Asked how it felt to be the first female county commissioner in Monroe County’s 200-year history, Vicki Koerber said she first became aware of the possibility after the primary election this past spring.
“I’m honored. I’m humbled,” she said quietly following her first formal meeting Monday.
Koerber is no stranger to firsts or early endeavors for women. She came to the county board position from her position as a 12-year alderwoman on the Waterloo City Council, where she shared the second and third aldermanic seats for women with Rita Trantham.
And that was not her first experience of a door opening for females.
“I was in high school when Title IX was passed,” she said.
Title IX is a federal law passed in the 1970s to ensure educational institutions can’t exclude participants based on gender. The passage of Title IX saw opportunities for women to participate in sports at the high school and college levels soar.
“Until my junior year at Waterloo High School, we essentially had Girls Athletic Association and nothing else if we wanted to participate in organized sports activities,” she said.
Koerber, who had previously run in AAU track in Belleville, witnessed the beginning of what many take for granted today – girls competing in virtually all high school and college sports.
Koerber, a lifelong resident of Monroe County, spoke glowingly of her parents, who hailed from Wartburg, and growing up on Maeystown Road.
“The name Kohlmeier Builder is well-known here,” she said, noting her father parlayed an eighth grade education and a lot of hard work into building countless homes regionally.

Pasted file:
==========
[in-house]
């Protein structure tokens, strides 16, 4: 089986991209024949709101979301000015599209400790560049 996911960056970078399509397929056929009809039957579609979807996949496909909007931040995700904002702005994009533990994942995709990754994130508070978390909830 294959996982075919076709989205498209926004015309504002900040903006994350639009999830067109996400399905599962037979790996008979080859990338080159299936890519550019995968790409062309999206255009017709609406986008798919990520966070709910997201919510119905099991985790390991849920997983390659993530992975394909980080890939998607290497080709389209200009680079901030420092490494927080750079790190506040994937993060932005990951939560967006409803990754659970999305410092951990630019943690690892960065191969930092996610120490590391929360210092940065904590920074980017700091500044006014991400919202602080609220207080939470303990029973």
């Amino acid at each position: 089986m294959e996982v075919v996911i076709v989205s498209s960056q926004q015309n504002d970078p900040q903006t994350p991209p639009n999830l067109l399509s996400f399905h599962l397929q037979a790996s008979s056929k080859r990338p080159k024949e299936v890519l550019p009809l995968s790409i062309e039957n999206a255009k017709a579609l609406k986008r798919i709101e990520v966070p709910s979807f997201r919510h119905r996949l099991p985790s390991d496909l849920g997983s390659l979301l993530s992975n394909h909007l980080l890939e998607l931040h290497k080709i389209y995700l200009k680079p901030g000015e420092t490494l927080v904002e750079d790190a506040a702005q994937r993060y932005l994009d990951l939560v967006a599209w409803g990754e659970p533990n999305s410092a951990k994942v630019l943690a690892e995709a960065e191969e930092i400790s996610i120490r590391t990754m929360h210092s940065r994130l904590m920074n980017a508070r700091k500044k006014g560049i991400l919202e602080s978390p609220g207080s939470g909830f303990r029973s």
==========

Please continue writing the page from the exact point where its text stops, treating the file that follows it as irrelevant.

Her parents sent four children to college to boot.
“And we are still here,” she noted, ticking off a list of family small businesses dotted across the area.
“Do you remember the Bee Hive Bowl?” she asked. “That was my aunt and uncle.”
Turning back to the matter of becoming the county’s first female commissioner, Koerber noted she has served with Monroe County EMS for 20 years along with her service to the city.
“I don’t see gender barriers. It’s just a matter of doing your job,” she said. “I’ve shouldered responsibilities in Monroe County, too – as coroner and at emergencies with the ambulance service. I don’t want to be limited.”
Shifting focus to her future with the county board, Koerber noted she has been attending meetings regularly for 14 months, since she first considered throwing her hat into the ring for Terry Liefer’s seat upon his retirement.
“I want to be a good communicator. I want citizens to know my door is open and my phone is ready as well. I want to hear issues and problems. I want people to know I am listening,” Koerber said. “I want to cut red tape. I want to work to provide answers. They may not always be the answer someone wants, but I want them to know I listened, dug and got an answer.
“I will be attentive and respond with the best professionalism I can,” she added.
Looking at Monroe County’s future, Koerber is especially complimentary of Edie Koch, who is heading up the new Monroe County Economic Development Corporation.
“She gets it,” Koerber said. “She sees the possibilities and steps necessary to go there. She understands the idea of shovel ready, plan ready areas we can offer businesses that are now too often running away from Illinois.”
Paralleling the economic development theme, Koerber listed requirements for the county’s future.
“We need to foster and sustain good communities that work together. We need to be financially and fiscally responsible, and we need to support our existing businesses while we bring in new ones,” she said.
Perhaps one more telling characteristic of Koerber’s nature and commitment to Monroe County came as her interview neared its end and she paused to take a call.
“I’ll be there in 15 minutes,” she said.
It was new Monroe County Coroner Bob Hill, her former assistant in that office.
“He’s settling in and has a question,” she said while rising and gathering her paperwork from her first session as a county commissioner.
Willingness and energy are obvious parts of the package.